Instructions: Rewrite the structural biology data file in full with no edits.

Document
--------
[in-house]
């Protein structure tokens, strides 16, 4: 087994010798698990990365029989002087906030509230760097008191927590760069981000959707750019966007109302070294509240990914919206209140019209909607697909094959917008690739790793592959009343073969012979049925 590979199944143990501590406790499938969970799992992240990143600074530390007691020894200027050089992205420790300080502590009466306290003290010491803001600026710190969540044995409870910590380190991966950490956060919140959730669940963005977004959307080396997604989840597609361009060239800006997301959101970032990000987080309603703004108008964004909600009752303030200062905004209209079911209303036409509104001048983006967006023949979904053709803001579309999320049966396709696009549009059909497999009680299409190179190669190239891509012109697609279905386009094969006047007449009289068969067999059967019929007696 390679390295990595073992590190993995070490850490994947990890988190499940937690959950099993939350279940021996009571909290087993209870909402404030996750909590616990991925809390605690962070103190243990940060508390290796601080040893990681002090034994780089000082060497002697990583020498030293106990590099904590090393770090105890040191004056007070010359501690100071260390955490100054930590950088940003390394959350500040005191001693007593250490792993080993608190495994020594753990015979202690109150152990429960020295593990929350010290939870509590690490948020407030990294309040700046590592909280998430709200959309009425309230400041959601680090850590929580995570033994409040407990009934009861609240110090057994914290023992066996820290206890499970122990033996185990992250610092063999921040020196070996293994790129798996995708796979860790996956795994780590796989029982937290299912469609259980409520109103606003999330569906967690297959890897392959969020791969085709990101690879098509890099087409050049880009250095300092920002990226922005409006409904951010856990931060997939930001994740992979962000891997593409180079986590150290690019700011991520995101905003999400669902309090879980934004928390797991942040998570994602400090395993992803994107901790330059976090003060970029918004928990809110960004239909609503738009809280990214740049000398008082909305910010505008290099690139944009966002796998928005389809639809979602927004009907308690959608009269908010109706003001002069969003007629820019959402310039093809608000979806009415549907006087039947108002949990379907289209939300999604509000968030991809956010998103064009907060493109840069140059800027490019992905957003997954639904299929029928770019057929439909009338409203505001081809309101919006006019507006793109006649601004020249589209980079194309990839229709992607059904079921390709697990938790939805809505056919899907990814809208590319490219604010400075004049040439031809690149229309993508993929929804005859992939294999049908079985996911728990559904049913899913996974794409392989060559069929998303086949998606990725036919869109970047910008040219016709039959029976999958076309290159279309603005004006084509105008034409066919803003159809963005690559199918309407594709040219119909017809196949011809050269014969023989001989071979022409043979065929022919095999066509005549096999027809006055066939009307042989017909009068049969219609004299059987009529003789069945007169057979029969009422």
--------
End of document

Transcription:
[in-house]
């Protein structure tokens, strides 16, 4: 087994010798698990990365029989002087906030509230760097008191927590760069981000959707750019966007109302070294509240990914919206209140019209909607697909094959917008690739790793592959009343073969012979049925 590979199944143990501590406790499938969970799992992240990143600074530390007691020894200027050089992205420790300080502590009466306290003290010491803001600026710190969540044995409870910590380190991966950490956060919140959730669940963005977004959307080396997604989840597609361009060239800006997301959101970032990000987080309603703004108008964004909600009752303030200062905004209209079911209303036409509104001048983006967006023949979904053709803001579309999320049966396709696009549009059909497999009680299409190179190669190239891509012109697609279905386009094969006047007449009289068969067999059967019929007696 390679390295990595073992590190993995070490850490994947990890988190499940937690959950099993939350279940021996009571909290087993209870909402404030996750909590616990991925809390605690962070103190243990940060508390290796601080040893990681002090034994780089000082060497002697990583020498030293106990590099904590090393770090105890040191004056007070010359501690100071260390955490100054930590950088940003390394959350500040005191001693007593250490792993080993608190495994020594753990015979202690109150152990429960020295593990929350010290939870509590690490948020407030990294309040700046590592909280998430709200959309009425309230400041959601680090850590929580995570033994409040407990009934009861609240110090057994914290023992066996820290206890499970122990033996185990992250610092063999921040020196070996293994790129798996995708796979860790996956795994780590796989029982937290299912469609259980409520109103606003999330569906967690297959890897392959969020791969085709990101690879098509890099087409050049880009250095300092920002990226922005409006409904951010856990931060997939930001994740992979962000891997593409180079986590150290690019700011991520995101905003999400669902309090879980934004928390797991942040998570994602400090395993992803994107901790330059976090003060970029918004928990809110960004239909609503738009809280990214740049000398008082909305910010505008290099690139944009966002796998928005389809639809979602927004009907308690959608009269908010109706003001002069969003007629820019959402310039093809608000979806009415549907006087039947108002949990379907289209939300999604509000968030991809956010998103064009907060493109840069140059800027490019992905957003997954639904299929029928770019057929439909009338409203505001081809309101919006006019507006793109006649601004020249589209980079194309990839229709992607059904079921390709697990938790939805809505056919899907990814809208590319490219604010400075004049040439031809690149229309993508993929929804005859992939294999049908079985996911728990559904049913899913996974794409392989060559069929998303086949998606990725036919869109970047910008040219016709039959029976999958076309290159279309603005004006084509105008034409066919803003159809963005690559199918309407594709040219119909017809196949011809050269014969023989001989071979022409043979065929022919095999066509005549096999027809006055066939009307042989017909009068049969219609004299059987009529003789069945007169057979029969009422």